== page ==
What ruins they have left behind though. Drawn together by suicidal thoughts, they convinced each other over a McDonald's meal that the solution to the grudge she had against 49-year-old Liz Edwards was to kill. Intense planning followed where the murder of Ms Edwards' daughter was also approved.
The boyfriend wounded the school dinner lady terribly before smothering her with a pillow. It wasn't quick - she struggled and fought for her life while the girl watched on.
The girlfriend had reservations about creeping into Katie Edwards' smaller room with its bunk bed and killing her too. Those concerns weren't strong enough to stop the boy. The account of how he murdered the 13-year-old are some of the most harrowing details I have heard in 17 years of court reporting.
Their crimes of passion are truly shocking. It's worth pausing for a moment to reflect on what two children did to another child and questioning just how their relationship got to the stage where their murderous plan seemed perfectly plausible.
'Senseless and unprovoked'
In the girlfriend's defence, psychiatrist Dr Indranil Chakrabarti said he believed the teenager, who did not give evidence, had been suffering from an adjustment disorder at the time of the killings.
He said as a result she was unable to form a rational judgment and unable to exercise self control.
But consultant forensic psychiatrist Dr Philip Joseph disagreed with that diagnosis. He stated that even if the girl had been suffering from such a disorder "it is blindingly obvious that it has got nothing to do with the killings".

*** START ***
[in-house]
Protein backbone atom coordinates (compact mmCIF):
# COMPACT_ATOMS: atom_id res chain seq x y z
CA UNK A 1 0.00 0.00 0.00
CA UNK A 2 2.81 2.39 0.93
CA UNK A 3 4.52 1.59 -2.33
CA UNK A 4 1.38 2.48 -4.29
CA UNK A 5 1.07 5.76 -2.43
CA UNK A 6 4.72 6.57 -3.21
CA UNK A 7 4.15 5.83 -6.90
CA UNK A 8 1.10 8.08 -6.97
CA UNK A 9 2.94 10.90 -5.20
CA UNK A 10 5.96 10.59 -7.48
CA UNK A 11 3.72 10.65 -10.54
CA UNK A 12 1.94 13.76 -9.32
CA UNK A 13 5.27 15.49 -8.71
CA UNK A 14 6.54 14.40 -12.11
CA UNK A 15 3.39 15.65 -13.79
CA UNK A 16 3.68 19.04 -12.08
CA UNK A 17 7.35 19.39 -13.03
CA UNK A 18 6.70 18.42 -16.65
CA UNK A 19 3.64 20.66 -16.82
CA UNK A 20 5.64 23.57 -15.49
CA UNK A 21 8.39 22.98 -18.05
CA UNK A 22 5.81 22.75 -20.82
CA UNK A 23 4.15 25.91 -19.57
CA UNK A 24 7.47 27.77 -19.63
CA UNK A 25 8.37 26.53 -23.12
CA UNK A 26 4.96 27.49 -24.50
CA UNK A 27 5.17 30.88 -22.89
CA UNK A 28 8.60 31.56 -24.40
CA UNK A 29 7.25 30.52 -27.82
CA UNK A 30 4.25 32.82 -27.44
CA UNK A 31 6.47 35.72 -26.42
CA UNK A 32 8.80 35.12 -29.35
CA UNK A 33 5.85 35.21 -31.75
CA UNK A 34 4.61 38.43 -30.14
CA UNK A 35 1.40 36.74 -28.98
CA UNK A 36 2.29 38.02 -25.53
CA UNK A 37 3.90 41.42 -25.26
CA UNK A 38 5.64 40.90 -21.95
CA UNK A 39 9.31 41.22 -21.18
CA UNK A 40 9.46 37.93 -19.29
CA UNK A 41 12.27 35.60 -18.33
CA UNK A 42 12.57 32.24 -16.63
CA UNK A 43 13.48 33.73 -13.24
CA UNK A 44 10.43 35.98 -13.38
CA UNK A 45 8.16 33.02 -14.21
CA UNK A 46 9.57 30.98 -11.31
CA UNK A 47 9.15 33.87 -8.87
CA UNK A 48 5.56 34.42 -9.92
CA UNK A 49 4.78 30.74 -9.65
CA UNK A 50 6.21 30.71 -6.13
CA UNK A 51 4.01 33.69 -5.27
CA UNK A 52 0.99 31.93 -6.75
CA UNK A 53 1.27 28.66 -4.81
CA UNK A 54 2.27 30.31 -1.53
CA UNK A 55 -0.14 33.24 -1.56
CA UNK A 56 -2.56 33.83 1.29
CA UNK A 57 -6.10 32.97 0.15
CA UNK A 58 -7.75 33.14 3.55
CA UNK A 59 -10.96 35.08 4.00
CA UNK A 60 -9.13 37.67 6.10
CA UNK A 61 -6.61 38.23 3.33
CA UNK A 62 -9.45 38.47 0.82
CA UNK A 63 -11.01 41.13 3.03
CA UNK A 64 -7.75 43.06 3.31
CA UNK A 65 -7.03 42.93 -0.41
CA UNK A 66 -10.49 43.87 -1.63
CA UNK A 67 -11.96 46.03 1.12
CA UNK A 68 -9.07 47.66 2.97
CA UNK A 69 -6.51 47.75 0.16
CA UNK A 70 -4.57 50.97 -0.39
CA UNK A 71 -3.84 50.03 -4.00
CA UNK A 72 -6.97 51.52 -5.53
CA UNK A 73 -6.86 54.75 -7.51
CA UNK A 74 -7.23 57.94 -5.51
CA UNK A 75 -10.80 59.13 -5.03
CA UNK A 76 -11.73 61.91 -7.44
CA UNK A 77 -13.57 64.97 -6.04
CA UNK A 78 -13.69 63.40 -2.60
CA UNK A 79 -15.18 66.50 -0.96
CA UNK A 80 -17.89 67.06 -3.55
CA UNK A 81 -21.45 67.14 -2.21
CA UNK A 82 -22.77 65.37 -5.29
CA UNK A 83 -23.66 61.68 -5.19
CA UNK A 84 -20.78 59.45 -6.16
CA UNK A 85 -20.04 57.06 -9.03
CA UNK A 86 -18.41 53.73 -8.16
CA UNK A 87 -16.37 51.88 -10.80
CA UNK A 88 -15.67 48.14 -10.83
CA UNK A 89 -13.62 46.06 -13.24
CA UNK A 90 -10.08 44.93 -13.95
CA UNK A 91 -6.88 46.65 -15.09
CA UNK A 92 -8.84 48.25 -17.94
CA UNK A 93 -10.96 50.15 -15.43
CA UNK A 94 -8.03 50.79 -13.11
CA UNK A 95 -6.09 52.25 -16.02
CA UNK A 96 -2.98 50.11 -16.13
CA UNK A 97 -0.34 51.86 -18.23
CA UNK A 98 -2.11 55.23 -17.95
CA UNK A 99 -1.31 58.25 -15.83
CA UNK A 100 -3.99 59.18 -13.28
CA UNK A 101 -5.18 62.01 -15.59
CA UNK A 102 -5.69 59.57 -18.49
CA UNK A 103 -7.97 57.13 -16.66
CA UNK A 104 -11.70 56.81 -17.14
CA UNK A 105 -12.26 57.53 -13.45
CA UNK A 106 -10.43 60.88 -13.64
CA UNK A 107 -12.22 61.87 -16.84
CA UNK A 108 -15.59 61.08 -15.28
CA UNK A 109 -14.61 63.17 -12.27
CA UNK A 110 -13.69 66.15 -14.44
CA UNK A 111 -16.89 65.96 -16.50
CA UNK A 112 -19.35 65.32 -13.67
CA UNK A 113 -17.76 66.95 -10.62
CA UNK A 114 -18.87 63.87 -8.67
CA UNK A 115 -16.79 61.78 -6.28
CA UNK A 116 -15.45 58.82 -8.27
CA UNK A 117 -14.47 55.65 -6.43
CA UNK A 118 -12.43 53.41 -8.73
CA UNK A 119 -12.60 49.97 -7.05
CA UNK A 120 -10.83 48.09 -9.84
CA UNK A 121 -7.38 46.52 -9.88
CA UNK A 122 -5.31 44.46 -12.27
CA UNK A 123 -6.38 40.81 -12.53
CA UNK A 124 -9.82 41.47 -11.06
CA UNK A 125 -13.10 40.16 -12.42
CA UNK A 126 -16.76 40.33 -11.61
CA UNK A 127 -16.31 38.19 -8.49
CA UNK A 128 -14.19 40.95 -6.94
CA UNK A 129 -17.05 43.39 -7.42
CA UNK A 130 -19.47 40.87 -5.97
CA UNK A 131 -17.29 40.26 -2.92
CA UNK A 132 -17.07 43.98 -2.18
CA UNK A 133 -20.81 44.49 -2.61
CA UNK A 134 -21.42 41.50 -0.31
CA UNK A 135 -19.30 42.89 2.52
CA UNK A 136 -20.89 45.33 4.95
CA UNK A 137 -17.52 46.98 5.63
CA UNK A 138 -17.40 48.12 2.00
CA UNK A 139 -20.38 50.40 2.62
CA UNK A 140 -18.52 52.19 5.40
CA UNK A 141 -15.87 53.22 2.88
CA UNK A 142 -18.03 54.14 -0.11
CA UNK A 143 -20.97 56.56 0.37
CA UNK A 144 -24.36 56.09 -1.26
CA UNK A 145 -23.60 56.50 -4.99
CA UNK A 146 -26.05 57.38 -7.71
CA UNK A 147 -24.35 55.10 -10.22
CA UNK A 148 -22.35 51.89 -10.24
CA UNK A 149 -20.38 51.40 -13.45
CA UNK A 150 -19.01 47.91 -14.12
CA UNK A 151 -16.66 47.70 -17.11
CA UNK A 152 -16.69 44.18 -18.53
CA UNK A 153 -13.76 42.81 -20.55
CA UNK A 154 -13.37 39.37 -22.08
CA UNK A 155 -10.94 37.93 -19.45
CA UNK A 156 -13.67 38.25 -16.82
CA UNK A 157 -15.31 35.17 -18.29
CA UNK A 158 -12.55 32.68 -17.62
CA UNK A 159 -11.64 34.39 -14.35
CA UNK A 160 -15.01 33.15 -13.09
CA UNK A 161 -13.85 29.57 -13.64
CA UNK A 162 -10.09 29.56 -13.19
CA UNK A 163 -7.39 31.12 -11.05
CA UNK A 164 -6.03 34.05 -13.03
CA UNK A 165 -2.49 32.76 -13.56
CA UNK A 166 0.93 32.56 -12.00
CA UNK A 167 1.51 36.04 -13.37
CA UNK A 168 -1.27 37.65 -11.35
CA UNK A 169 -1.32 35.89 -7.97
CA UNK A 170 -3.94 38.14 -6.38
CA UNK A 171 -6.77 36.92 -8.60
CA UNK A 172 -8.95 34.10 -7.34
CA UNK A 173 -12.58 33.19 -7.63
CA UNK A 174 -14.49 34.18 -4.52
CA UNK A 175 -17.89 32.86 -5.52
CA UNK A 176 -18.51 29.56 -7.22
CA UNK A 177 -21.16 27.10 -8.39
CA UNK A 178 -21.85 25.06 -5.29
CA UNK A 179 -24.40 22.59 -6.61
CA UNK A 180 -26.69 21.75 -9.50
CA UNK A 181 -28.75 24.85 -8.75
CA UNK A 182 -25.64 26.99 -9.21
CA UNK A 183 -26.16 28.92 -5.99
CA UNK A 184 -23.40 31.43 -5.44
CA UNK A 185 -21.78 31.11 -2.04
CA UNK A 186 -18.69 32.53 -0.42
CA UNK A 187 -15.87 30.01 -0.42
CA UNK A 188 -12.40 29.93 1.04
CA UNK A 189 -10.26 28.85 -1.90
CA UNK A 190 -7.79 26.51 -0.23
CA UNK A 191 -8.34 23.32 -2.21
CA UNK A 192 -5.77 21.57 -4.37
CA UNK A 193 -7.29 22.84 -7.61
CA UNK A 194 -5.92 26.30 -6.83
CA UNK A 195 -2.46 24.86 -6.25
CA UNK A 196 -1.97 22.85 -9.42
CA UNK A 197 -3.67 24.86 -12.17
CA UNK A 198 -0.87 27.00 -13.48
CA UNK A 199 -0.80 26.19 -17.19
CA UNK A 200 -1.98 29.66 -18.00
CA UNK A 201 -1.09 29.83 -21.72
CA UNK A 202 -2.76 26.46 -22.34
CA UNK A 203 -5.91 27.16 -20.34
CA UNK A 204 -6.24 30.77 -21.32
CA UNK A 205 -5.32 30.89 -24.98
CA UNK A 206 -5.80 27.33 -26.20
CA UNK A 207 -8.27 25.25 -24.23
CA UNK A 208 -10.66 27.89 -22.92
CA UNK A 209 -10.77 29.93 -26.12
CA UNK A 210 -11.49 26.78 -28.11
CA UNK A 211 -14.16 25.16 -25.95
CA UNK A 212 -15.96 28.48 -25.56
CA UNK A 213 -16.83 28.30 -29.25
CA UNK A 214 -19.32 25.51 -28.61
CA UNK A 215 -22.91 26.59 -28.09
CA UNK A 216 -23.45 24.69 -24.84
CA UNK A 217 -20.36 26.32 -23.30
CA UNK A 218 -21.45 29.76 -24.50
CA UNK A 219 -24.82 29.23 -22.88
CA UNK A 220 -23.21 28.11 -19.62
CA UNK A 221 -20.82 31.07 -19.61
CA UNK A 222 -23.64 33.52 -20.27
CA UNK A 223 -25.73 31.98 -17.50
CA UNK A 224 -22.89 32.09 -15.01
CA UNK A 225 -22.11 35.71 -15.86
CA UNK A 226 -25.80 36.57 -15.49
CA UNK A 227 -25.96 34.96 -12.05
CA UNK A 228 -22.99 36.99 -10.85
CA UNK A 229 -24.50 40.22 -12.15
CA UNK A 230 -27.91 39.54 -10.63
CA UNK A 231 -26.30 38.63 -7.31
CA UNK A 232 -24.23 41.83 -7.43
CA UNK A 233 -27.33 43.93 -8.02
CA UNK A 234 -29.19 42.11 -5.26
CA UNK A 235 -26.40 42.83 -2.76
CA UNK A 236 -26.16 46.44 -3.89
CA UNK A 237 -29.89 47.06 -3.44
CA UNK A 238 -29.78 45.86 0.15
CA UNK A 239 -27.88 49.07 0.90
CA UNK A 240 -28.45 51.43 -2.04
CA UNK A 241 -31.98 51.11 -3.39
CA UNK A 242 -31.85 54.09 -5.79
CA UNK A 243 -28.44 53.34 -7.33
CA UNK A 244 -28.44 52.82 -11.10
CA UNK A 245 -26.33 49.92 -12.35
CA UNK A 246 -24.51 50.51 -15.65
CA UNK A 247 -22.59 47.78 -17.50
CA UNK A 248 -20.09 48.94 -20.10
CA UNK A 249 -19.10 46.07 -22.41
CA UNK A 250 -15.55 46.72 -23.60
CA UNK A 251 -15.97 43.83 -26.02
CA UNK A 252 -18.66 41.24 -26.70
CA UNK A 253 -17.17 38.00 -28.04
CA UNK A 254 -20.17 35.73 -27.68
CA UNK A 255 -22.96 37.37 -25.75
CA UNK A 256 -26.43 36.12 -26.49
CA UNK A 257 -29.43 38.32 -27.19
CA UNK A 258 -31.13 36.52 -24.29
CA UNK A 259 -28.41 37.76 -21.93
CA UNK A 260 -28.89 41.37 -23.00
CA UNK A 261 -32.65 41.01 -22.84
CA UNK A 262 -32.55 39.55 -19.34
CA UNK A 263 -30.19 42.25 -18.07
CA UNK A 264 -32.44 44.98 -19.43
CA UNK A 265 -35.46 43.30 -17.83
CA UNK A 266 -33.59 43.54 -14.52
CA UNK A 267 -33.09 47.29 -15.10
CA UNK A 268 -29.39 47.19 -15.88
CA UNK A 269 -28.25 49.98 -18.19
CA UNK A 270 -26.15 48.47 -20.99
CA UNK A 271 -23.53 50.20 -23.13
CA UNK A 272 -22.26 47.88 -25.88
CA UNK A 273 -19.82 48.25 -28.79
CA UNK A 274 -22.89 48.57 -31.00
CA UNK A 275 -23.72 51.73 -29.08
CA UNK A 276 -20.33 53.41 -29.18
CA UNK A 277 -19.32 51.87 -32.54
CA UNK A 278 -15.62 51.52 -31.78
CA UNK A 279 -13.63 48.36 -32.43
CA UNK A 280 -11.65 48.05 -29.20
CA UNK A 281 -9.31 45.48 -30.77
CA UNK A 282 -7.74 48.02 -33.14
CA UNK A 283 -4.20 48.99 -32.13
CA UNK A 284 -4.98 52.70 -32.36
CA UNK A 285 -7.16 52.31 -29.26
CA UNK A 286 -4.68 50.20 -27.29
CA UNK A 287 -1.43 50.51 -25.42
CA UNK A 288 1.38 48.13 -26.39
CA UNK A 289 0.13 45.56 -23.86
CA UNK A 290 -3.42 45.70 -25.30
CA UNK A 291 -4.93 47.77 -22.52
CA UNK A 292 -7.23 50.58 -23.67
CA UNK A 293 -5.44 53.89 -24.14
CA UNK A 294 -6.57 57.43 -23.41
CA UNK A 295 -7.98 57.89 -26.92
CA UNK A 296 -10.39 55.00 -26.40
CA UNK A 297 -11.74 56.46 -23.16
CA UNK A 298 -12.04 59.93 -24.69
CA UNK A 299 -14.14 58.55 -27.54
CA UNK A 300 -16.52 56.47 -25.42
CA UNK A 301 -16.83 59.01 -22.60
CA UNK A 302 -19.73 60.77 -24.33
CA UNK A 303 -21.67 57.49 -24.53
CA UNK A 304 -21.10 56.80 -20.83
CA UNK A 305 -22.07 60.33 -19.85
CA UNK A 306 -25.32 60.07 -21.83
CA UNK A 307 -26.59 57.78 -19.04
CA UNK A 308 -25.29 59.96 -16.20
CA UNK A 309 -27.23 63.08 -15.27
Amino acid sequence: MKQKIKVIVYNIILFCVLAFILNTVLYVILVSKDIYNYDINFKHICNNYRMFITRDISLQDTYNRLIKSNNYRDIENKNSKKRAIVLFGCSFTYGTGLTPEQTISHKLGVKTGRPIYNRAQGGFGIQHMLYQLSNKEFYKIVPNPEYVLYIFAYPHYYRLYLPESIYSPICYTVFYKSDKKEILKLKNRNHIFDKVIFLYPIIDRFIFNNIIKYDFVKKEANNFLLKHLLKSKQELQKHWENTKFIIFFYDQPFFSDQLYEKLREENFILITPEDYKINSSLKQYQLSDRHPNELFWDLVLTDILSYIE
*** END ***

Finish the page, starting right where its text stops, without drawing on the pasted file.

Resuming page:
He told the court how during his interview with the girl in September she was "inappropriately upbeat" and did not look upset or show remorse.
Comparing the teenagers to American crime duo Bonnie Parker and Clyde Barrow, Dr Joseph said: "If they hadn't got together and had the intense, toxic relationship, they [the killings] would never have happened."
As the verdicts were read out the girl showed little emotion, but a number of people in the public gallery cried, sobbed and gasped.
The judge, Mr Justice Haddon-Cave, paid tribute to the detectives involved in investigating what he described as an "exceptional case by any standards".
He adjourned sentence on both defendants until November and will also rule on whether they should be identified at a later hearing.
Speaking outside court, Det Ch Insp Martin Holvey said: "This case was distressing for the families involved, for Katie's school friends and for Elizabeth's colleagues, friends and the children at the school where she worked as well as having a shocking impact on the wider community of Spalding.
"What makes this case even more shocking is that these two were just 14 when they planned and committed these callous, senseless and unprovoked attacks.
"This case has left a number of lives in ruins not only Elizabeth and Katie's families but also the two juveniles who committed this horrendous crime."